U.S. borrowers who owed more than their properties were worth accounted for a smaller share of all residential borrowers in the third quarter. Georgia’s latest negative-equity rate, meanwhile, thrust it into one of the five worst positions.
As of Sept. 30, there were 10.7 million U.S. properties with loan-to-value ratios in excess of 100 percent. Borrowers who only had first liens and no home-equity loans accounted for 6.3 million of the total.
That information was delivered Tuesday by CoreLogic. The company says its database includes 48 million properties accounting for 85 percent of all U.S. mortgages. The home values were determined using automated valuation models.
The third-quarter 2011 figure included 8.6 million conventional loans and 1.5 million loans insured by the Federal Housing Administration. CoreLogic estimates that the total included 1.6 million portfolio mortgages.
The latest total represented 22.1 percent of all residential properties with a mortgage. In addition, another 5 percent of financed properties had less than 5 percent equity.
“Although slightly down, negative equity remains very high and renders many borrowers vulnerable when negative economic shocks occur, such as job loss or illness,” CoreLogic Chief Economist Mark Fleming said in the announcement. “The nearly $700 billion mortgage debt overhang has touched many corners of the market, and this overhang is holding back the recovery of the housing market and broader economy.”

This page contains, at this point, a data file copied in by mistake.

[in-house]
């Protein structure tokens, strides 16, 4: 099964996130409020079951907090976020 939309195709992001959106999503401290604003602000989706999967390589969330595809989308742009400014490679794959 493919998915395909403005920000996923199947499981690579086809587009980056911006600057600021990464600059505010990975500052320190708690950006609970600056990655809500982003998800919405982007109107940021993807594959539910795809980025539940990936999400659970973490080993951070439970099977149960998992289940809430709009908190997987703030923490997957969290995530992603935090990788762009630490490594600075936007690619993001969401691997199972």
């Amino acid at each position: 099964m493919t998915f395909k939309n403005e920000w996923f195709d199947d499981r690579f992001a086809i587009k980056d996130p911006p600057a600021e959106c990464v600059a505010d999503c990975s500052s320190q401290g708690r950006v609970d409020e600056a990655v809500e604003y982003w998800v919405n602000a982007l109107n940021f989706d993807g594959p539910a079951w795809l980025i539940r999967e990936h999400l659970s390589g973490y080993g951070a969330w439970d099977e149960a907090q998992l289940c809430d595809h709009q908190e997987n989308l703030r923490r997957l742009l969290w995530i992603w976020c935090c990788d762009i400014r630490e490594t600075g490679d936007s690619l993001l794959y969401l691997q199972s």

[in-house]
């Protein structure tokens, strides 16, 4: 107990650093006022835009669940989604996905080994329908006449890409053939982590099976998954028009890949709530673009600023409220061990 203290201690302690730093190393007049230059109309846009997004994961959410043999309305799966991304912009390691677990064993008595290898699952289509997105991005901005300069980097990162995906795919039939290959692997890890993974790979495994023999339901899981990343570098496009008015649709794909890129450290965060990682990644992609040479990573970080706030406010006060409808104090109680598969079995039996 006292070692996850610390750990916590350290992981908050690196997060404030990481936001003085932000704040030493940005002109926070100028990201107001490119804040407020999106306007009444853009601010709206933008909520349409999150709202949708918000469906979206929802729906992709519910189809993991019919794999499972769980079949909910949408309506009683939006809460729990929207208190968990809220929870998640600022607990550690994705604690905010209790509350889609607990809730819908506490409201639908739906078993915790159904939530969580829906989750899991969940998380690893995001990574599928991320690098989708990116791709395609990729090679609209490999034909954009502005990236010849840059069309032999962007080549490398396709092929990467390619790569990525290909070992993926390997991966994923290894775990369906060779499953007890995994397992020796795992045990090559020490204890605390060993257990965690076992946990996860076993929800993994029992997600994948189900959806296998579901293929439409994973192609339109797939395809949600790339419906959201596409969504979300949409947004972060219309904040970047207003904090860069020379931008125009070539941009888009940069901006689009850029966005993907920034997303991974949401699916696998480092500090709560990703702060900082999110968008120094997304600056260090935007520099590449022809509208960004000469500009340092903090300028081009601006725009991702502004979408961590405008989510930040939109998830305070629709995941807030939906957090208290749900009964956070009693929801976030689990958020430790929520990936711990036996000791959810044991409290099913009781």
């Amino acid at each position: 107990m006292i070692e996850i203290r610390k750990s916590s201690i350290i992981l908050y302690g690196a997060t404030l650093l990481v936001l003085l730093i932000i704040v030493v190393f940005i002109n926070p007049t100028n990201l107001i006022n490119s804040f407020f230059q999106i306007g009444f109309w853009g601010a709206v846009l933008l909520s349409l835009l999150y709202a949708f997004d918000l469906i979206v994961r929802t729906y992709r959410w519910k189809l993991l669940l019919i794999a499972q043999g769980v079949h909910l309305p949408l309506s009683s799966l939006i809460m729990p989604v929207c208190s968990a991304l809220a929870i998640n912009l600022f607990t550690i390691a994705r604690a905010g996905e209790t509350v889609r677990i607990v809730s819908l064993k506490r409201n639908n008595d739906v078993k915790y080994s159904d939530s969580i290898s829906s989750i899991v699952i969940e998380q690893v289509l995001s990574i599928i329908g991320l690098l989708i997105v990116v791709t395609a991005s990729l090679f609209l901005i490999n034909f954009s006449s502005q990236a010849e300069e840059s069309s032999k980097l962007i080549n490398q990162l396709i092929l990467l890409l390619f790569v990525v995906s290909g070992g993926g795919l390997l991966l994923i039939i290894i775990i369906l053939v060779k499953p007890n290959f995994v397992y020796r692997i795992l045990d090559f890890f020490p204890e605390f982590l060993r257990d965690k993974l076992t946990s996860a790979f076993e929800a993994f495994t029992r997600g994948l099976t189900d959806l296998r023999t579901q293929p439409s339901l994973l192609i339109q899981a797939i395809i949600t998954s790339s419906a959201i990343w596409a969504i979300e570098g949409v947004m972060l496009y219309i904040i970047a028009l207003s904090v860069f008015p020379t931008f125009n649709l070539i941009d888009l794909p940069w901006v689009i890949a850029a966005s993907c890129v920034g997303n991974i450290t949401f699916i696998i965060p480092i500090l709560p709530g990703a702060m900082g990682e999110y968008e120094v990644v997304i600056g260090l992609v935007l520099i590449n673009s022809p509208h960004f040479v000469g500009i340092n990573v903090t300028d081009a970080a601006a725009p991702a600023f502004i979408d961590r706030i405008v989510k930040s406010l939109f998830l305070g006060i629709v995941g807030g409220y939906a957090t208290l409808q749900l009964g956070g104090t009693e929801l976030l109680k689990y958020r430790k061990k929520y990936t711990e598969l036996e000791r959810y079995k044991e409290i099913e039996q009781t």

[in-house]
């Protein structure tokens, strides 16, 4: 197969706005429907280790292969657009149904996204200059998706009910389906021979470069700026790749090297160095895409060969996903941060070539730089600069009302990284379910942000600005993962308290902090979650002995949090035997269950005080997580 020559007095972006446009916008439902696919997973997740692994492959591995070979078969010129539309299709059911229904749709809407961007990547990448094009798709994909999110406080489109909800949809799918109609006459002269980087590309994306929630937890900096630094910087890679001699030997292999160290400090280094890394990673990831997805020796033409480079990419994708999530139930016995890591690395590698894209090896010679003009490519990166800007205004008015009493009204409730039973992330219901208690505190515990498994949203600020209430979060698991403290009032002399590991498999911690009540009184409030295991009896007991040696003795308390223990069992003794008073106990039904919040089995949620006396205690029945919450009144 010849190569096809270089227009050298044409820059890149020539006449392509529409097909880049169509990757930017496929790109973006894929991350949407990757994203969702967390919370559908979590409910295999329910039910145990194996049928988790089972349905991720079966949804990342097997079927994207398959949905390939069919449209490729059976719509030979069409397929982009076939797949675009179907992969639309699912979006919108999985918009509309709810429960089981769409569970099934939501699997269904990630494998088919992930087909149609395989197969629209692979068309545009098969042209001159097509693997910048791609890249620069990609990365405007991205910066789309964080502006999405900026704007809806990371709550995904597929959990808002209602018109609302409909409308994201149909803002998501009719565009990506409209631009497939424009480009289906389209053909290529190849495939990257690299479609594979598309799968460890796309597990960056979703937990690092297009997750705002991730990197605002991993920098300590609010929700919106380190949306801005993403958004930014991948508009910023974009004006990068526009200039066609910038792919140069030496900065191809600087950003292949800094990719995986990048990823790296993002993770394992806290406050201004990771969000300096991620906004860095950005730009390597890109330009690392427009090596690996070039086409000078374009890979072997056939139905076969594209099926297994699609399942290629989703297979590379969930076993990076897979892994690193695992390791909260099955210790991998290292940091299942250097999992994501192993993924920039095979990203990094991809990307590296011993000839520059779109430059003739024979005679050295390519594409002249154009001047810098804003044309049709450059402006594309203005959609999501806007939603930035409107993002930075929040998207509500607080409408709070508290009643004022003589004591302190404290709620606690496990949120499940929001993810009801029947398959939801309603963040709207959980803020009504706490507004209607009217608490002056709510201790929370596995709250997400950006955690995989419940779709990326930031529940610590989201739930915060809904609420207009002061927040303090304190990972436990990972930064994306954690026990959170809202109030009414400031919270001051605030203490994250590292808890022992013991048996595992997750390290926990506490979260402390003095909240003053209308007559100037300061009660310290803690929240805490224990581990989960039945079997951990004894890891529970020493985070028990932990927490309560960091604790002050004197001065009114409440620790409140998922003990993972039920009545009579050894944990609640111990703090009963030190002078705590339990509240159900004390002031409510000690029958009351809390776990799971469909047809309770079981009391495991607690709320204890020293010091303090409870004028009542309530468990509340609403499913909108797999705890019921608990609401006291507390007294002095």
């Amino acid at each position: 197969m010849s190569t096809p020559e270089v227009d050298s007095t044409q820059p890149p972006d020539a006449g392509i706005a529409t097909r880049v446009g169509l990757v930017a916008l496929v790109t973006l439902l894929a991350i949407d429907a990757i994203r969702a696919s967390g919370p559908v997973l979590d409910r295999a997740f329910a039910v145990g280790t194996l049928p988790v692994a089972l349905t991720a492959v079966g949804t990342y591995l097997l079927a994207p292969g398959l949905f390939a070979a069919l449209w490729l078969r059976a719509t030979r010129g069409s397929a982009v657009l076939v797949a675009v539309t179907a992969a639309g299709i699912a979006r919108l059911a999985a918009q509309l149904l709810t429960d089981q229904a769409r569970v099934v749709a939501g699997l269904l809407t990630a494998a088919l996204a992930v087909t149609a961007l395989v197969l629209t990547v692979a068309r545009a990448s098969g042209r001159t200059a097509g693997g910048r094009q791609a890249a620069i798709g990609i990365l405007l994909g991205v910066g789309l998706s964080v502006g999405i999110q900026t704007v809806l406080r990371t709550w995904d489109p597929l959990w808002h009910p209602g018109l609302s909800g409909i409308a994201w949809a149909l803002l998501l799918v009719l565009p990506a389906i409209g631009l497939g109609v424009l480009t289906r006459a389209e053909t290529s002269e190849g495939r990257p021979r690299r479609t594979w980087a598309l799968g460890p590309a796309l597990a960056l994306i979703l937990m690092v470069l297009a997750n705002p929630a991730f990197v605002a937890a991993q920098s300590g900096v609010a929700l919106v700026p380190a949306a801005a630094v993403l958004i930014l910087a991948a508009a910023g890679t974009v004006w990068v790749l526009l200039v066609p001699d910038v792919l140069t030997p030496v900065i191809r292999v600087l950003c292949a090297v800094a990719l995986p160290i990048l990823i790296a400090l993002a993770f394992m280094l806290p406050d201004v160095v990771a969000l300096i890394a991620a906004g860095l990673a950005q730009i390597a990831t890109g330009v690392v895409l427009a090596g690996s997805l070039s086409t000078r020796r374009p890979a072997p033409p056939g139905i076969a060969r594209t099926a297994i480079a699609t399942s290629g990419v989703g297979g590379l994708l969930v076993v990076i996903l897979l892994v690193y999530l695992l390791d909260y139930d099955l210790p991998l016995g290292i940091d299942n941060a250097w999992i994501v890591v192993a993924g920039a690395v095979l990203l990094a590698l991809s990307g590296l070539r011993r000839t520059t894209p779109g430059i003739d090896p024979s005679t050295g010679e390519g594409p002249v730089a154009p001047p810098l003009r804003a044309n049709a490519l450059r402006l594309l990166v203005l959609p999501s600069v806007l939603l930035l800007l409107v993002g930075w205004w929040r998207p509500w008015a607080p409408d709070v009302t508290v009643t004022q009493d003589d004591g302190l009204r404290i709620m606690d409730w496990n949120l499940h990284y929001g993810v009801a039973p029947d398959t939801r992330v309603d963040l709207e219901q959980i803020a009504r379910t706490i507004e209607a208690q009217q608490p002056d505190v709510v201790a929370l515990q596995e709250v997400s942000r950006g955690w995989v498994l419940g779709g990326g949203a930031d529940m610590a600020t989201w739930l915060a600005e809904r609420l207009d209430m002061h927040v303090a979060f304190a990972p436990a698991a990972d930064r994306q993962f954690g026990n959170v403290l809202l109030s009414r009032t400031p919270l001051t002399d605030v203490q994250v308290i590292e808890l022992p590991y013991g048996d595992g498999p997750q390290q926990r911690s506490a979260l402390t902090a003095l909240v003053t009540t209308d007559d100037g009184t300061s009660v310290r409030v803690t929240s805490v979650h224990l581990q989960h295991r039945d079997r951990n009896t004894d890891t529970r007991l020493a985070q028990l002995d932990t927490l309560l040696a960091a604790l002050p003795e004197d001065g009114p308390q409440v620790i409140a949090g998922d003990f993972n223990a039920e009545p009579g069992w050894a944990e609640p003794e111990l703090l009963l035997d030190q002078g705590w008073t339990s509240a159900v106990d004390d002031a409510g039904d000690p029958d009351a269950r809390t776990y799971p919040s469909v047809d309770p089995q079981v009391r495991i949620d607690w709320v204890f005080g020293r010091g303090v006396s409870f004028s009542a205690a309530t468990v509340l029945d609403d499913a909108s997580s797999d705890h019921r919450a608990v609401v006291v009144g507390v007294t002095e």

With 58 percent of properties in Nevada being upside-down, the Silver State ranks worse than any of its 49 counterparts. But Nevada’s negative-equity rate improved from 60 percent in the second quarter.
Arizona, Florida and Michigan followed with respective negative-equity rates of 47 percent, 44 percent and 35 percent.
Georgia, which had a 30 percent rate, unseated California as the fifth worst state. Georgia’s ascension to a top-five position came despite a decline in its rate from 30.2 percent three months earlier. California had been among the five-worst states since CoreLogic began tracking negative equity in 2009.